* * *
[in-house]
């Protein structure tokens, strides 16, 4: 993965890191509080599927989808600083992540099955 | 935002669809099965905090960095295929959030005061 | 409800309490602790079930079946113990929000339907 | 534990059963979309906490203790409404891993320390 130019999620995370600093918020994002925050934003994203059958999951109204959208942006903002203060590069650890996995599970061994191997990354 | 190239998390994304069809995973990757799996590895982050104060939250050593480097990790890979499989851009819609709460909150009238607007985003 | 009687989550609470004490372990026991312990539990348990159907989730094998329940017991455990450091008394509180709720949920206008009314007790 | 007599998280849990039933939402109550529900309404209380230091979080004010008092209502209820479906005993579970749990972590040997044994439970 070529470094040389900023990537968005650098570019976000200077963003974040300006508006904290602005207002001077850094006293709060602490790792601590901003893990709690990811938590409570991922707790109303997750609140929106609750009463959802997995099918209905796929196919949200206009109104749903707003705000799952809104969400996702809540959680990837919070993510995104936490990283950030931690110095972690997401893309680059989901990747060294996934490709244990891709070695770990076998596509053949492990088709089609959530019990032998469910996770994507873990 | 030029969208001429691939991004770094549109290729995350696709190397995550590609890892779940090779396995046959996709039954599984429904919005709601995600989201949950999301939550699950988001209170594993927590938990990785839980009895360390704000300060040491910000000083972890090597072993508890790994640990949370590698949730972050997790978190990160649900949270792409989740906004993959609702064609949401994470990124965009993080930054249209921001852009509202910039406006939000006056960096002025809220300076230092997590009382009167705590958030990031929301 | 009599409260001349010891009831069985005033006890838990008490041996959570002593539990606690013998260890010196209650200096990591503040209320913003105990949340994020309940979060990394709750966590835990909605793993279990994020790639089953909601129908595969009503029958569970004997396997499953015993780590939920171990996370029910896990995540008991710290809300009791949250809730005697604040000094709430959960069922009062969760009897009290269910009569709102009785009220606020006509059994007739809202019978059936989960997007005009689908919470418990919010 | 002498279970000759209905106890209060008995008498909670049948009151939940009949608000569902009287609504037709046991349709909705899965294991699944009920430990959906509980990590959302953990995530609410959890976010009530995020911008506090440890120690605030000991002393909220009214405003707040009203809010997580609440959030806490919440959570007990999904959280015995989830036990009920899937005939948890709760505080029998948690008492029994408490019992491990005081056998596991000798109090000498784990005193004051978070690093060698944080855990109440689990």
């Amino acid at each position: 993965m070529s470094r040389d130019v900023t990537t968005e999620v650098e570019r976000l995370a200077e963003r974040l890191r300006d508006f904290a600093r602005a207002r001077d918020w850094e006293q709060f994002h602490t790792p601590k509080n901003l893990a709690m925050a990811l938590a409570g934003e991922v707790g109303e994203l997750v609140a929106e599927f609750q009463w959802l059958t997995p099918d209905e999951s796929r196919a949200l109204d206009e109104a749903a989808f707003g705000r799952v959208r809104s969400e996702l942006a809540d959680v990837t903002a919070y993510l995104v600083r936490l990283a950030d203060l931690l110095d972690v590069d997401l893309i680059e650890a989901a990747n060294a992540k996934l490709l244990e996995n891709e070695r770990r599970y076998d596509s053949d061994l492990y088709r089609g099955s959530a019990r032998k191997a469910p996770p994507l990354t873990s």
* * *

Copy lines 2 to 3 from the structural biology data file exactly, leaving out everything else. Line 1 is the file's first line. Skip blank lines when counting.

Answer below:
């Protein structure tokens, strides 16, 4: 993965890191509080599927989808600083992540099955 | 935002669809099965905090960095295929959030005061 | 409800309490602790079930079946113990929000339907 | 534990059963979309906490203790409404891993320390 130019999620995370600093918020994002925050934003994203059958999951109204959208942006903002203060590069650890996995599970061994191997990354 | 190239998390994304069809995973990757799996590895982050104060939250050593480097990790890979499989851009819609709460909150009238607007985003 | 009687989550609470004490372990026991312990539990348990159907989730094998329940017991455990450091008394509180709720949920206008009314007790 | 007599998280849990039933939402109550529900309404209380230091979080004010008092209502209820479906005993579970749990972590040997044994439970 070529470094040389900023990537968005650098570019976000200077963003974040300006508006904290602005207002001077850094006293709060602490790792601590901003893990709690990811938590409570991922707790109303997750609140929106609750009463959802997995099918209905796929196919949200206009109104749903707003705000799952809104969400996702809540959680990837919070993510995104936490990283950030931690110095972690997401893309680059989901990747060294996934490709244990891709070695770990076998596509053949492990088709089609959530019990032998469910996770994507873990 | 030029969208001429691939991004770094549109290729995350696709190397995550590609890892779940090779396995046959996709039954599984429904919005709601995600989201949950999301939550699950988001209170594993927590938990990785839980009895360390704000300060040491910000000083972890090597072993508890790994640990949370590698949730972050997790978190990160649900949270792409989740906004993959609702064609949401994470990124965009993080930054249209921001852009509202910039406006939000006056960096002025809220300076230092997590009382009167705590958030990031929301 | 009599409260001349010891009831069985005033006890838990008490041996959570002593539990606690013998260890010196209650200096990591503040209320913003105990949340994020309940979060990394709750966590835990909605793993279990994020790639089953909601129908595969009503029958569970004997396997499953015993780590939920171990996370029910896990995540008991710290809300009791949250809730005697604040000094709430959960069922009062969760009897009290269910009569709102009785009220606020006509059994007739809202019978059936989960997007005009689908919470418990919010 | 002498279970000759209905106890209060008995008498909670049948009151939940009949608000569902009287609504037709046991349709909705899965294991699944009920430990959906509980990590959302953990995530609410959890976010009530995020911008506090440890120690605030000991002393909220009214405003707040009203809010997580609440959030806490919440959570007990999904959280015995989830036990009920899937005939948890709760505080029998948690008492029994408490019992491990005081056998596991000798109090000498784990005193004051978070690093060698944080855990109440689990």
């Amino acid at each position: 993965m070529s470094r040389d130019v900023t990537t968005e999620v650098e570019r976000l995370a200077e963003r974040l890191r300006d508006f904290a600093r602005a207002r001077d918020w850094e006293q709060f994002h602490t790792p601590k509080n901003l893990a709690m925050a990811l938590a409570g934003e991922v707790g109303e994203l997750v609140a929106e599927f609750q009463w959802l059958t997995p099918d209905e999951s796929r196919a949200l109204d206009e109104a749903a989808f707003g705000r799952v959208r809104s969400e996702l942006a809540d959680v990837t903002a919070y993510l995104v600083r936490l990283a950030d203060l931690l110095d972690v590069d997401l893309i680059e650890a989901a990747n060294a992540k996934l490709l244990e996995n891709e070695r770990r599970y076998d596509s053949d061994l492990y088709r089609g099955s959530a019990r032998k191997a469910p996770p994507l990354t873990s």